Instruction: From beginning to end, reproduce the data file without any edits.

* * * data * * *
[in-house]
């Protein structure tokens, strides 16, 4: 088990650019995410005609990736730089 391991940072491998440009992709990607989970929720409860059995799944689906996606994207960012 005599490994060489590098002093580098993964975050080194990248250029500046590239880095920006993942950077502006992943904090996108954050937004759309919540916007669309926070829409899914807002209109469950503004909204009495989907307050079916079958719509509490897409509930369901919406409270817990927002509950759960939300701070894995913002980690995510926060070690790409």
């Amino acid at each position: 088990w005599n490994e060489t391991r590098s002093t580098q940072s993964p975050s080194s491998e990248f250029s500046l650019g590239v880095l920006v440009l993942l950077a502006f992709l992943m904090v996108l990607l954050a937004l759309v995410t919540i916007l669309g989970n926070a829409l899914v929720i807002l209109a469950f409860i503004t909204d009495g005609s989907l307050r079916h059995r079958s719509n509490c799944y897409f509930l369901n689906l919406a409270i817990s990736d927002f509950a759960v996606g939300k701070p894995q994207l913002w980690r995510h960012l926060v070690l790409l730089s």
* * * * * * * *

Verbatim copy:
[in-house]
């Protein structure tokens, strides 16, 4: 088990650019995410005609990736730089 391991940072491998440009992709990607989970929720409860059995799944689906996606994207960012 005599490994060489590098002093580098993964975050080194990248250029500046590239880095920006993942950077502006992943904090996108954050937004759309919540916007669309926070829409899914807002209109469950503004909204009495989907307050079916079958719509509490897409509930369901919406409270817990927002509950759960939300701070894995913002980690995510926060070690790409």
């Amino acid at each position: 088990w005599n490994e060489t391991r590098s002093t580098q940072s993964p975050s080194s491998e990248f250029s500046l650019g590239v880095l920006v440009l993942l950077a502006f992709l992943m904090v996108l990607l954050a937004l759309v995410t919540i916007l669309g989970n926070a829409l899914v929720i807002l209109a469950f409860i503004t909204d009495g005609s989907l307050r079916h059995r079958s719509n509490c799944y897409f509930l369901n689906l919406a409270i817990s990736d927002f509950a759960v996606g939300k701070p894995q994207l913002w980690r995510h960012l926060v070690l790409l730089s």